Romosozumab, a sclerostin antibody, exerts dual effect to increase bone formation and decrease bone resorption. Among high-risk postmenopausal East Asian women, romosozumab followed by alendronate was associated with lower incidences of fractures vs alendronate alone. Romosozumab demonstrates potential to address an unmet need in osteoporosis management in Asia.
Romosozumab, a sclerostin antibody, exerts dual effect to increase bone formation and decrease bone resorption. The global ARCH study demonstrated superiority of romosozumab followed by alendronate in reducing fracture risk in high-risk postmenopausal osteoporotic women vs alendronate alone. We report outcomes among ARCH East Asian patients.
In ARCH, 4093 postmenopausal osteoporotic women with fragility fracture were randomized 1:1 to monthly romosozumab 210 mg or weekly alendronate 70 mg for 12 months, both followed by open-label alendronate. Primary endpoints were incidence of new vertebral fracture (VF) at 24 months and clinical fracture at primary analysis (confirmed fractures in ≥ 330 patients and all patients had opportunity to attend month 24 visit). This post hoc analysis was not powered to detect fracture-rate differences.
This analysis included 275 patients from Hong Kong, Korea, and Taiwan. Romosozumab followed by alendronate reduced risk of new VFs at 24 months by 60% (P = 0.11) and clinical fractures at primary analysis by 44% (P = 0.15) vs alendronate alone. Romosozumab followed by alendronate significantly increased mean bone mineral density at 24 months from baseline by a further 9.0%, 3.3%, and 3.0% at the lumbar spine, total hip, and femoral neck vs alendronate alone. Adverse event (AE) rates, including positively adjudicated serious cardiovascular AEs (1.6% vs 1.4% at 12 months for romosozumab vs alendronate), were similar across treatment groups.
Consistent with the global analysis, romosozumab followed by alendronate was associated with lower incidences of new vertebral, clinical, non-vertebral, and hip fractures vs alendronate alone among East Asian patients.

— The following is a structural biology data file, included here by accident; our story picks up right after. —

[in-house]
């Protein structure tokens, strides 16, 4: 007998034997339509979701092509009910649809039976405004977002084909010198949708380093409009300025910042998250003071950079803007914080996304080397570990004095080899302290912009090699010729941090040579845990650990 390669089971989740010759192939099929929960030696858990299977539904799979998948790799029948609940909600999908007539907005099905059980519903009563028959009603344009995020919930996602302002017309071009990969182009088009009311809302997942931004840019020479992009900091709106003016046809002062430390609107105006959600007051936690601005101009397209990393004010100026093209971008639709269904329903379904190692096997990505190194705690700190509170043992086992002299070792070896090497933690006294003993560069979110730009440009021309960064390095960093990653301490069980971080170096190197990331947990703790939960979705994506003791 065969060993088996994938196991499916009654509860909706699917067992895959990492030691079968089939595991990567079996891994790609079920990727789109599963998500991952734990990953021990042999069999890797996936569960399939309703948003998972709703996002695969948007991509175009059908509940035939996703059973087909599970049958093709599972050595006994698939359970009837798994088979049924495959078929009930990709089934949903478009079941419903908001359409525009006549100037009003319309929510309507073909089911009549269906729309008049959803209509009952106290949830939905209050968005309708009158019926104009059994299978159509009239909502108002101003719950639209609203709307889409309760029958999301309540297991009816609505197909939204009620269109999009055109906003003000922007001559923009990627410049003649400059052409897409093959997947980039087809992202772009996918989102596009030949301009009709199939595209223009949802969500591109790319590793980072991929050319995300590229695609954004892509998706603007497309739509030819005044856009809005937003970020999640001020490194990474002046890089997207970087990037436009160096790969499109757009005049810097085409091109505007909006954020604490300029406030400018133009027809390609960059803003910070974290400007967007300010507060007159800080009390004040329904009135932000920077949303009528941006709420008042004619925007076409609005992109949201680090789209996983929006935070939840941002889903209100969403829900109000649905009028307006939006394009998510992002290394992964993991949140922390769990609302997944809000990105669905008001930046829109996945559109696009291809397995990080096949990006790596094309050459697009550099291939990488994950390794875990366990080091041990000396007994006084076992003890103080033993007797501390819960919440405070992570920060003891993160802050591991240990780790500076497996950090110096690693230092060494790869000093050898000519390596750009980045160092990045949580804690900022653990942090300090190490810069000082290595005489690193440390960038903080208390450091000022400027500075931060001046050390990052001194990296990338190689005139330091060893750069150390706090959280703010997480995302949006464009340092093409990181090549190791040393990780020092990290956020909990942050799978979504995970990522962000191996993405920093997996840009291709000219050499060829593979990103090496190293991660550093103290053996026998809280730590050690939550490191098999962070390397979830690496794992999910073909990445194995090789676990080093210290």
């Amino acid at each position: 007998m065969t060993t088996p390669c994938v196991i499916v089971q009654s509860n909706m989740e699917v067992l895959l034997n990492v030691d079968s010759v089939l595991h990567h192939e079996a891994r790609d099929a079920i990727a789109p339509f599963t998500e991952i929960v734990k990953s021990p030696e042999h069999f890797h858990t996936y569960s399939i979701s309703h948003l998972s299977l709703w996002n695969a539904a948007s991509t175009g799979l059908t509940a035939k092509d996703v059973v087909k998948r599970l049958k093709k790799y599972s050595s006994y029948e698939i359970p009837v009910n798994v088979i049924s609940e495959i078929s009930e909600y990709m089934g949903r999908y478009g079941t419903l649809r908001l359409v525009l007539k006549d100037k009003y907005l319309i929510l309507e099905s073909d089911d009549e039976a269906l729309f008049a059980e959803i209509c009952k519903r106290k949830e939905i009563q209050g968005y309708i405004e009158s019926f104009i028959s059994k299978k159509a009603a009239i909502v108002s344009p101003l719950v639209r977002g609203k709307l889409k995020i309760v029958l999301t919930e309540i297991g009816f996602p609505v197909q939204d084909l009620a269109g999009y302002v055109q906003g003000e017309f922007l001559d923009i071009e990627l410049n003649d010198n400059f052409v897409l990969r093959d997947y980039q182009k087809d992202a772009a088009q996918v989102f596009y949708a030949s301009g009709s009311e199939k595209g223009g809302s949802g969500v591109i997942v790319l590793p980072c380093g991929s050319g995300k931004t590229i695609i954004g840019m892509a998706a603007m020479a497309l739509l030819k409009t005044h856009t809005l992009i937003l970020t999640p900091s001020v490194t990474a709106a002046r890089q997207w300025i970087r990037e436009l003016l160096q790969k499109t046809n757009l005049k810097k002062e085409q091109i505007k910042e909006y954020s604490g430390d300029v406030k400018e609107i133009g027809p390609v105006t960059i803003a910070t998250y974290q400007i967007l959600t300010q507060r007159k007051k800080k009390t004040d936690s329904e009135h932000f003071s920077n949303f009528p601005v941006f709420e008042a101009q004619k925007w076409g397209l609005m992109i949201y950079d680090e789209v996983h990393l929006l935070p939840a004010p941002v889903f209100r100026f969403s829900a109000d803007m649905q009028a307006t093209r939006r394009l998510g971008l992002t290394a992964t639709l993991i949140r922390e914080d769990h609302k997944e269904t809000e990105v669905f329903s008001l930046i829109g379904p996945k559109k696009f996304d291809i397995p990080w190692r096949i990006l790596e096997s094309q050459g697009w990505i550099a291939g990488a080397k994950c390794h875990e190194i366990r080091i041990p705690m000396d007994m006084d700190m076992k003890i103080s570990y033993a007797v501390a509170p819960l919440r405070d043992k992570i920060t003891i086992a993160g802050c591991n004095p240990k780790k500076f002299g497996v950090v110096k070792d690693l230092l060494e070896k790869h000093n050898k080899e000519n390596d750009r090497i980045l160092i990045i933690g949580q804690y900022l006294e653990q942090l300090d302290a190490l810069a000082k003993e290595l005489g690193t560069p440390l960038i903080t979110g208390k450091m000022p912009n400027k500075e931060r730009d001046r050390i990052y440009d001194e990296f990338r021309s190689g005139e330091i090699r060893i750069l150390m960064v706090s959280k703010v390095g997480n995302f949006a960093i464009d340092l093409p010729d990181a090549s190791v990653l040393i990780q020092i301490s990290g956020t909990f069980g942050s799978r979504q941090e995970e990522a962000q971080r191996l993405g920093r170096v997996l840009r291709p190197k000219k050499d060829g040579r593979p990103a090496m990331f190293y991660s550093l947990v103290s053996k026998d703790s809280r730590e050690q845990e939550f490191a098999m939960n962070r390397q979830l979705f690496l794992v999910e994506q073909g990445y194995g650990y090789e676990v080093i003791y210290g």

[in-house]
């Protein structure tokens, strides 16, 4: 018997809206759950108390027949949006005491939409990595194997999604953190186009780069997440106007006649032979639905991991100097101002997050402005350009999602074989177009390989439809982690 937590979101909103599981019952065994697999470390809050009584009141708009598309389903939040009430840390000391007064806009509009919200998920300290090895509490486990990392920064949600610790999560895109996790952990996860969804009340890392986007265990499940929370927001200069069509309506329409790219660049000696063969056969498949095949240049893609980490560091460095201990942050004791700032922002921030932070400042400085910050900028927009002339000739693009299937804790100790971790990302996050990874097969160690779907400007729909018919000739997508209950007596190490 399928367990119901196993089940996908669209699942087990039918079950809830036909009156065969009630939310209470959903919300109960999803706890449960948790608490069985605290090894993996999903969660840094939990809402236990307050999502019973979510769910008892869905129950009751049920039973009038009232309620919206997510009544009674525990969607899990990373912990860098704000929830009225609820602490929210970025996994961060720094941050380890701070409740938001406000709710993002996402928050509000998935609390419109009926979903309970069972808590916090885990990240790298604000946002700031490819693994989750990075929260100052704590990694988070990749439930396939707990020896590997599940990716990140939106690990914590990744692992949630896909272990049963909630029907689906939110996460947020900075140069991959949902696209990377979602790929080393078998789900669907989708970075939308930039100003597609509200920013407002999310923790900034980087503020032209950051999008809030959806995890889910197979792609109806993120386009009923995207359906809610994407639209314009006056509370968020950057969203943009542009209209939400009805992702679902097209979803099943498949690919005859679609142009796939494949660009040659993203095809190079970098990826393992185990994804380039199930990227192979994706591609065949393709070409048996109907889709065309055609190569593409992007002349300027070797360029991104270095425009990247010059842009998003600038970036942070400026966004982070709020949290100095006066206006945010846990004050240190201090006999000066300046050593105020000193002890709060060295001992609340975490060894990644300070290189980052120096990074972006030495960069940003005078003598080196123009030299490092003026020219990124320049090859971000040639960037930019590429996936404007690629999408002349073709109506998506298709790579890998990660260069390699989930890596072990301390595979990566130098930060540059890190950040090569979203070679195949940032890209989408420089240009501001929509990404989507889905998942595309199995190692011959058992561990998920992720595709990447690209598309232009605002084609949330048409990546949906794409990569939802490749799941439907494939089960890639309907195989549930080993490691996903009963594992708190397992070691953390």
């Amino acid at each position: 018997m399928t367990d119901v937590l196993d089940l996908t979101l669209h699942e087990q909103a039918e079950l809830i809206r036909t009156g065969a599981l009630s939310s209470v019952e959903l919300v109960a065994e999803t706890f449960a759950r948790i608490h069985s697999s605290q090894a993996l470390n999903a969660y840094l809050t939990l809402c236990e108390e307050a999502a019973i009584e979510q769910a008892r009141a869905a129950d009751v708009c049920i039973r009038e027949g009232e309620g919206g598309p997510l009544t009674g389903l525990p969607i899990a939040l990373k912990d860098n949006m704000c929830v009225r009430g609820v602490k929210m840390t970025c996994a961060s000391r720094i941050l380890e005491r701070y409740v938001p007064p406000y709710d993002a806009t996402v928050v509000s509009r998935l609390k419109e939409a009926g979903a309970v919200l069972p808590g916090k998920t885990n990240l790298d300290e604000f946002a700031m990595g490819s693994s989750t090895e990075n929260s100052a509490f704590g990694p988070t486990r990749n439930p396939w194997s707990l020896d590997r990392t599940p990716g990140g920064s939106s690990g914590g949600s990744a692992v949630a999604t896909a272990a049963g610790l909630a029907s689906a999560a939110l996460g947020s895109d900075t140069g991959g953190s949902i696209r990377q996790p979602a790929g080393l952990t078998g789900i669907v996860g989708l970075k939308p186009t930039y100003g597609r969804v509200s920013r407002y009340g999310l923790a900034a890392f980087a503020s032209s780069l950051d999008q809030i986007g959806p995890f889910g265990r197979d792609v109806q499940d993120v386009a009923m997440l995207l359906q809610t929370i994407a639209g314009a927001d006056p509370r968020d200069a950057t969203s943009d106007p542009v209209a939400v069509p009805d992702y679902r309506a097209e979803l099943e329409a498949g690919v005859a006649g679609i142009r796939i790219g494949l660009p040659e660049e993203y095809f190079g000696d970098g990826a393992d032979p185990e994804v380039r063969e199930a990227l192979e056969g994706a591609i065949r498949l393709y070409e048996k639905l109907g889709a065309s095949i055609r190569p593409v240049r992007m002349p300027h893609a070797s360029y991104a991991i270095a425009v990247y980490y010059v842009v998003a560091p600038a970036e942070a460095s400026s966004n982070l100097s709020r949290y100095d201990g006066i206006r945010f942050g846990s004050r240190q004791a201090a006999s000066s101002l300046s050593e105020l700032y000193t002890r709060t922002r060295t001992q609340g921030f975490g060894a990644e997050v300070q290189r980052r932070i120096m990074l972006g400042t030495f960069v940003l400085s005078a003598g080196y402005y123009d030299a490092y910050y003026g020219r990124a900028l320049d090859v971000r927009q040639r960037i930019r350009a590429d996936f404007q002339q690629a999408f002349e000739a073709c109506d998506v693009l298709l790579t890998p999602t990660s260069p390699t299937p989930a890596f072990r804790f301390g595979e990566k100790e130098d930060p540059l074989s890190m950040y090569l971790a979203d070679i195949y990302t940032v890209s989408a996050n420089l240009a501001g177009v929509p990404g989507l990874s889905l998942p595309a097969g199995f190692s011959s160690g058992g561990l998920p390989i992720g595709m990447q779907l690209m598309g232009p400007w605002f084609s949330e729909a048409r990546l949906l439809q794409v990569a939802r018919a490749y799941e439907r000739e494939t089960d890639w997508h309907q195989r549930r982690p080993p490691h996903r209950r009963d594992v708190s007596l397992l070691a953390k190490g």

Osteoporosis and its associated fragility fractures are debilitating conditions that result in significant morbidity and mortality worldwide . Fragility fractures are associated with decline in physical and cognitive function, high rates of disability, loss of independence , and increased mortality—up to one in four patients in Asia who sustain a hip fracture die within a year, and less than half of those who survive regain their previous level of function [3, 4]. Importantly, patients who sustain a fracture are at imminent risk of a future fracture, defined as risk of near-term fracture within the next 12–24 months [5,6,7]. In Asia, 6–8% of hip fracture patients suffer another fracture within 2 years, with second fractures occurring as early as 4 weeks after the first event [8,9,10].
As a result of the exponentially aging population in Asia, it is projected that by 2050, more than half of the world’s fractures and an estimated 2.6 million hip fractures will occur in the region [11, 12]. Despite this, osteoporosis remains alarmingly underdiagnosed and undertreated in Asia, even among patients who have already sustained a fragility fracture. In a study of over 1000 postmenopausal women with hip fractures from seven countries in Asia, only one in three underwent bone mineral density (BMD) testing and received osteoporosis medications after discharge .